January 2019 Monthly Forecast

Posted 27 December 2018
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MIDDLE EAST

Yemen

Expected Council Action

In January 2019, the Council will be following closely developments in Yemen and may be briefed by the Secretary-General’s Special Envoy for Yemen, Martin Griffiths.

Resolution 2451, which endorsed the 13 December 2018 Stockholm Agreement, requested the Secretary-General to report on the resolution’s implementation on a weekly basis, until further notice.

Key Recent Developments

Recent months have seen increased international attention to the war in Yemen and rare positive news about resuming a political process by the warring Houthi rebel group and the Yemeni government, supported by the Saudi Arabia-led coalition.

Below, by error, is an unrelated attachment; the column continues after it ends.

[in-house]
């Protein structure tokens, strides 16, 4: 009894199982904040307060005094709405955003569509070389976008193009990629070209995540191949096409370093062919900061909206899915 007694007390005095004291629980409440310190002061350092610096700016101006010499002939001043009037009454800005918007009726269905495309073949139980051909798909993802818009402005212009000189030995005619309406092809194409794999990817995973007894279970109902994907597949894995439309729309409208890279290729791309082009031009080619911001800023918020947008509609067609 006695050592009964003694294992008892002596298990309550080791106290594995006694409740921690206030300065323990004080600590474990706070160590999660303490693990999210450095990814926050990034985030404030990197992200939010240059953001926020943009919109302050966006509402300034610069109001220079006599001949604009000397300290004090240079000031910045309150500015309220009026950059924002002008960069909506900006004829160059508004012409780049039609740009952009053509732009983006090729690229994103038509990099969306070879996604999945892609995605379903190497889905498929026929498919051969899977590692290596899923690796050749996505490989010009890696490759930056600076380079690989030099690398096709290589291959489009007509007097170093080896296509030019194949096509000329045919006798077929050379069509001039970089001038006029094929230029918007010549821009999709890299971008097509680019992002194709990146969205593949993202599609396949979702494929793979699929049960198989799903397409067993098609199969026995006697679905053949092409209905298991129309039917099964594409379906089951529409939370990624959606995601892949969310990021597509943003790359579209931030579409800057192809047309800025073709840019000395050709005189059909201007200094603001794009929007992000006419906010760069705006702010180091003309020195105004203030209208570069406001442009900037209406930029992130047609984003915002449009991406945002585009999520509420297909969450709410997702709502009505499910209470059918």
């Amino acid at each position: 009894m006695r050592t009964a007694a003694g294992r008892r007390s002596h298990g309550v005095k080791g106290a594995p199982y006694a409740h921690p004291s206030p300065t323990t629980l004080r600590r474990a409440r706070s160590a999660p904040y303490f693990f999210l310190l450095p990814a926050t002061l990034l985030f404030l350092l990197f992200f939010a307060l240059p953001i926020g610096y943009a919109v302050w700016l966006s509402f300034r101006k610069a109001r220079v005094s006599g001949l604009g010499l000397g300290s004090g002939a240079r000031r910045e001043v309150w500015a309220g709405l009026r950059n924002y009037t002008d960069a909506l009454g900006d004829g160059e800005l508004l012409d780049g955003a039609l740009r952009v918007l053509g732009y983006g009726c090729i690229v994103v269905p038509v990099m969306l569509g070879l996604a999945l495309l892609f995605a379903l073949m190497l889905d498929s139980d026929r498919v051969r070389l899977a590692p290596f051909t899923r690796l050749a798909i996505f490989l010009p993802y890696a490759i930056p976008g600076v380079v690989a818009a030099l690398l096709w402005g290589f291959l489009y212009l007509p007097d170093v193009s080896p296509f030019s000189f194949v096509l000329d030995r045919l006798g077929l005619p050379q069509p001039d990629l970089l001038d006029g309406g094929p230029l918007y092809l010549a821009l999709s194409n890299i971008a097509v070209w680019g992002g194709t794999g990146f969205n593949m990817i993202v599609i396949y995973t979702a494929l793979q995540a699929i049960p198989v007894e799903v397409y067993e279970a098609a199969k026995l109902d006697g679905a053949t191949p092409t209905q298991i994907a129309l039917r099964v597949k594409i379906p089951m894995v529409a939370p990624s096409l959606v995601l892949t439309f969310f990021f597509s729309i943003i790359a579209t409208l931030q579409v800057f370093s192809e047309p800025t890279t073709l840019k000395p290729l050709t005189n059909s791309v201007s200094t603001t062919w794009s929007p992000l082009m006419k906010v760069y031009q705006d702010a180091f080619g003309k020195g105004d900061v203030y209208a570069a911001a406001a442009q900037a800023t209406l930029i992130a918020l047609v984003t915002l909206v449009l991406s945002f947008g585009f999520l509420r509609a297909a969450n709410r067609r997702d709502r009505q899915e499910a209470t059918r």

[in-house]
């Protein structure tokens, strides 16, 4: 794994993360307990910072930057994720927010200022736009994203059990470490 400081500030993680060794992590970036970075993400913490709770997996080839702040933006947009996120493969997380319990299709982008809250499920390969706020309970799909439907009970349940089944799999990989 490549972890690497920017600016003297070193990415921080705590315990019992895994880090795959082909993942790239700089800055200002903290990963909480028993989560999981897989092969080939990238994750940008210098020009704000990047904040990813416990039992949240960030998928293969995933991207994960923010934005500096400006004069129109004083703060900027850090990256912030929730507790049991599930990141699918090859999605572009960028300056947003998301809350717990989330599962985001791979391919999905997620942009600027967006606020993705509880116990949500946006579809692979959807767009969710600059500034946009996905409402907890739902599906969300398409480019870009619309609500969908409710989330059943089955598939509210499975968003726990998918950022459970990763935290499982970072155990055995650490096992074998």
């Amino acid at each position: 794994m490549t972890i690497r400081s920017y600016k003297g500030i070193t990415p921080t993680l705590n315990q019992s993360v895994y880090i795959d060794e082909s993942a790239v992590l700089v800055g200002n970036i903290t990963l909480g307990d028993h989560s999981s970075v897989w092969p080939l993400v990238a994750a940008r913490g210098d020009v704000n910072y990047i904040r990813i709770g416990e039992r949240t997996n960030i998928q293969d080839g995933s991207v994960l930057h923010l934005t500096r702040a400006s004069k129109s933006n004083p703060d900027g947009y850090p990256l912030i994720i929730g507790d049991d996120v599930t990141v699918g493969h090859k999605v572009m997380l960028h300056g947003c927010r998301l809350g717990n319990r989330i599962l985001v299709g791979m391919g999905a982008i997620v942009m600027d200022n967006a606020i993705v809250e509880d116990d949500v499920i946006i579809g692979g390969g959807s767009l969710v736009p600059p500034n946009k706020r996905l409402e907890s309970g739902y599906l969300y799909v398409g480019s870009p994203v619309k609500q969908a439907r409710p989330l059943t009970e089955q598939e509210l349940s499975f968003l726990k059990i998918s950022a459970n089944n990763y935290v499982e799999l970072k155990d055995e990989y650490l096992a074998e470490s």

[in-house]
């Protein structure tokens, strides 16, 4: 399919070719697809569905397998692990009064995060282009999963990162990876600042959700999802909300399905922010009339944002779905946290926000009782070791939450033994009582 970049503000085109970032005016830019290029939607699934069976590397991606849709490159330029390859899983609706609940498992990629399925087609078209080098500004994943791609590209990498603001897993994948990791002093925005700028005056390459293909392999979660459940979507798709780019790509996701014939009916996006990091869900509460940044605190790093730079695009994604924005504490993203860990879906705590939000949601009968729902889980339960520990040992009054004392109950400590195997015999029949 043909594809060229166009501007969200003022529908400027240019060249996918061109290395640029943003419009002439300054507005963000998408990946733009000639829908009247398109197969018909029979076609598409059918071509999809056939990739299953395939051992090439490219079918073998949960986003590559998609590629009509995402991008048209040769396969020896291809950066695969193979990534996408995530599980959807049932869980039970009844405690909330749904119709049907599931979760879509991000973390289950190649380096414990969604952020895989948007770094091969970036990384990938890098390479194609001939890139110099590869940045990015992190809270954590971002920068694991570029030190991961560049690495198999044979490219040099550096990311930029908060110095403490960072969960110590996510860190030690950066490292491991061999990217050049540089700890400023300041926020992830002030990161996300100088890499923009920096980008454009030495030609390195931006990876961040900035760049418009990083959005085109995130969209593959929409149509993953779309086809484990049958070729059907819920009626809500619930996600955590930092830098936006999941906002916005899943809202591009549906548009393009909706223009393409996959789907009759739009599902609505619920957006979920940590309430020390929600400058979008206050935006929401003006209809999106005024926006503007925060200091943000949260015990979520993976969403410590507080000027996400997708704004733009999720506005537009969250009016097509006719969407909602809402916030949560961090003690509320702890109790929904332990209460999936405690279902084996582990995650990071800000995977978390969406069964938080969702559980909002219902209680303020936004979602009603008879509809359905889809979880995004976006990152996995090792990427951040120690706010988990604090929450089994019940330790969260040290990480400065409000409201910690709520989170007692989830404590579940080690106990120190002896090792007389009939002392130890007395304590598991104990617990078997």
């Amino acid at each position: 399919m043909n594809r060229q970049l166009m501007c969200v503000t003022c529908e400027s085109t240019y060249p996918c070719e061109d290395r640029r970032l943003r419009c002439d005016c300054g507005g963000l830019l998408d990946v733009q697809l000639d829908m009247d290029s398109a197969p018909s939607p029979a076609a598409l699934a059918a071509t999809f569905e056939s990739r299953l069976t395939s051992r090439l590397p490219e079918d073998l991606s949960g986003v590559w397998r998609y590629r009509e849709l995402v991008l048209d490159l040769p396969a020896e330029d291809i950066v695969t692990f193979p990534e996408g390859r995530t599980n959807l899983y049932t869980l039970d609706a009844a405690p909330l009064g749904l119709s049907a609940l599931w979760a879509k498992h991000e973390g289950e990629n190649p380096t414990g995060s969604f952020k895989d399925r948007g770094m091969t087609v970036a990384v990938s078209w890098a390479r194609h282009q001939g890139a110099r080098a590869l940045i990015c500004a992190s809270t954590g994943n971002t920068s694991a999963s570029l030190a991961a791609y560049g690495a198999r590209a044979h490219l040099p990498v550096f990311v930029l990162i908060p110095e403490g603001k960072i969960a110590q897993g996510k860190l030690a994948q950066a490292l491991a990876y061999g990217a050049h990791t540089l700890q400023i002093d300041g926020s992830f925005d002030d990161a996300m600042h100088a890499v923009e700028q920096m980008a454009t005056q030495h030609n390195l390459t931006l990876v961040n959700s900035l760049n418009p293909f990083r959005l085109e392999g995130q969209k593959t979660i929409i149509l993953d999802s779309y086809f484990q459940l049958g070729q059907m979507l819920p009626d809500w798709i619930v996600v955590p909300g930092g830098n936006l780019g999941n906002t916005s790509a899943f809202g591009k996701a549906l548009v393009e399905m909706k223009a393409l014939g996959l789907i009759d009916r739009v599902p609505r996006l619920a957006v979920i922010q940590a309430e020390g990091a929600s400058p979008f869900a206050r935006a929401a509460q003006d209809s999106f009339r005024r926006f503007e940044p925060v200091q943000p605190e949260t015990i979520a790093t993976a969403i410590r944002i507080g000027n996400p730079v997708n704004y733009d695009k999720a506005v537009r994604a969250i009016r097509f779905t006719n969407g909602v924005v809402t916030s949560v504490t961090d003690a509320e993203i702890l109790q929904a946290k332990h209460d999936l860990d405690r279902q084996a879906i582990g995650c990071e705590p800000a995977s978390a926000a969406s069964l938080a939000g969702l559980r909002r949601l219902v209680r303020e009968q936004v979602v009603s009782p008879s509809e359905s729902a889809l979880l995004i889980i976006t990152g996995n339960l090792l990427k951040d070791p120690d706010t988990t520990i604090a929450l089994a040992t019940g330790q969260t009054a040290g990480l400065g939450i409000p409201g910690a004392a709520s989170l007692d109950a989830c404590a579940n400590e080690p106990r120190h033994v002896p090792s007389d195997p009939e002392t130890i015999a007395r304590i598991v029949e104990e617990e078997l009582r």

The killing of US-based Saudi journalist Jamal Khashoggi on 2 October 2018 inside Saudi Arabia’s consulate in Istanbul triggered fresh international scrutiny of Saudi Crown Prince Mohammed bin Salman and greater attention to Saudi Arabia’s conduct of the war in Yemen. Around the same time, the UN was sounding new alarms about the threat of a major famine. A free fall in the value of the Yemeni rial risked making food unaffordable for millions of Yemenis, and the coalition offensive against the port city of Hodeidah, which Yemen relies on for imports of most of its food and other critical supplies, had rendered impassable the main road used to distribute imported goods. The fighting also prevented access to the Red Sea mills, which store enough grain to feed 3.7 million people for one month.